If you listened to Speaker John Boehner’s speech before the D.C. Economic Club today, you heard a very specific story explaining why unemployment is stuck at 9 percent: “it’s not because the American people have lost their way,” he said. “It’s because their government has let them down.” But Boehner never mentioned Wall Street, or foreclosures. There was no talk of consumer debt or weak demand. Nothing about underwater homeowners or European crises. If liberals sometimes go too far in thinking the government can solve every problem, conservatives sometimes go too far in thinking the government causes every problem. And that’s where Boehner went today…

…Boehner is right that the tax code is complex and destructive to growth, though wrong to suggest tax increases should always and everywhere be refused. He is right that some regulations go too far, and there’s a case for loosening the rules when the economy falls into recession. He’s right that we need to bring spending roughly into line with revenues. All of that is important to the country’s future growth.

But he’s wrong to suggest that tax reform, spending cuts or deregulation will solve our problems now. The economy isn’t stuck because the American people have lost their way nor solely because the government has let them down. It is stuck because we are in the middle of a worldwide economic crisis driven, in America at least, by household debt and sustained by weak global and domestic demand.

Roger that.  The actions of the US government simply don’t explain everything (for good or bad) when it comes to the US economy.

Change the damn rules

Surely, the US Senate is the most dysfunctional legislative body of any modern democracy.  Or, if not, that, undoubtedly the one with the dumbest rules.  The idea that one single Senator can hold up legislation that 92 of 100 support makes the term asinine and understatement.  But that’s exactly what we’ve got.   The latest is Tom Coburn holding up the funding for the government agency that keeps air travel safe (dare I say an essential government function):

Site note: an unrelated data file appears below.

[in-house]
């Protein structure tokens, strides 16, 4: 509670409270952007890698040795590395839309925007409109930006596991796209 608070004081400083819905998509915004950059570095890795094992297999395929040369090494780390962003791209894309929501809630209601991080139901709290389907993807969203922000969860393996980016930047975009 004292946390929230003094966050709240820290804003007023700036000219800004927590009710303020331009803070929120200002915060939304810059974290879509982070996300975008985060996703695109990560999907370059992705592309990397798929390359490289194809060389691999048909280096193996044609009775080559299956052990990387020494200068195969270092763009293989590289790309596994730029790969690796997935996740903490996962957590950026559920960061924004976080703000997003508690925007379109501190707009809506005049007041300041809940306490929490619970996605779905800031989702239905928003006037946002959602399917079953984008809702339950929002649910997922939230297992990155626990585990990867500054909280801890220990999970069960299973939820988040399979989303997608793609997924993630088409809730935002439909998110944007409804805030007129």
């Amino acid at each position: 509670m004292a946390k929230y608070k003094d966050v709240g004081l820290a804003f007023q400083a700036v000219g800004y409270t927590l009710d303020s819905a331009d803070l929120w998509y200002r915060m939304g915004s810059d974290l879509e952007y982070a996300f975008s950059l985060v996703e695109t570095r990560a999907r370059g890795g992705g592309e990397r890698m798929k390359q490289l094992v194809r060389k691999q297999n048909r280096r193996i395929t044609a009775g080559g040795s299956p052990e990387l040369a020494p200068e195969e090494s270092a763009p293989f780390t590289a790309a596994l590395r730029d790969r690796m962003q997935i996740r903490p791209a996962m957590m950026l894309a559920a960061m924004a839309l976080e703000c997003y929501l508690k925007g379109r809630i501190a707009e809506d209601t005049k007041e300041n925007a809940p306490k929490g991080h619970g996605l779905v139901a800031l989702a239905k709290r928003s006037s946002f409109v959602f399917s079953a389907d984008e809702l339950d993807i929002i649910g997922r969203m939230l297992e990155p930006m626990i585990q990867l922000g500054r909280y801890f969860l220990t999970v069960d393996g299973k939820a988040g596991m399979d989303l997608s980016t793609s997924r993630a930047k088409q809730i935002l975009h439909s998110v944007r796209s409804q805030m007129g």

A partial shutdown of the Federal Aviation Administration was averted right around 6:30 p.m., EST. That’s when the U.S. Senate voted 92-6 in favor of a bill to temporarily extend funding for both the FAA and highway projects.

Sounds like an easy vote, right? Think again.

For the past two days Sen. Tom Coburn (R-OK) had been threatening to block the bill. His concern was with part of the bill that directs a small share of highway funding to beautification projects, bike paths and museums. He says states should be able to choose whether they spend money on those things, or direct all of their federal funds to bridge repairs and highways.

“I will not give a unanimous consent as my right as a senator of the United States for us to continue to spend billions of dollars on things that are not a priority when this country is struggling to survive,” Coburn said on the floor Wednesday night as he explained his intention to block the transportation bill.

He’s certainly entitled to that opinion, but it’s a bit much to think he should be able to hold the views of 99 other Senator hostage to his opinion.  And how could we change this?  Short version: a majority of US Senators simply need to vote to change the utterly absurd Senate rules that allow these shenanigans to go on.  That’s it.  51 Senators vote to change the rules.  But they never do and we’re left with this idiocy that passes for politics.  Obviously, the sad conclusion is that the majority of Senators place more value in the knowledge that they can play the Coburn role from time to time (even if they never actually do) than they place value in the ability of the US Senate to actually get things done for the American people.  Bummer.   Not that it would ever happen, but there’s something to be said for abolishing the Senate.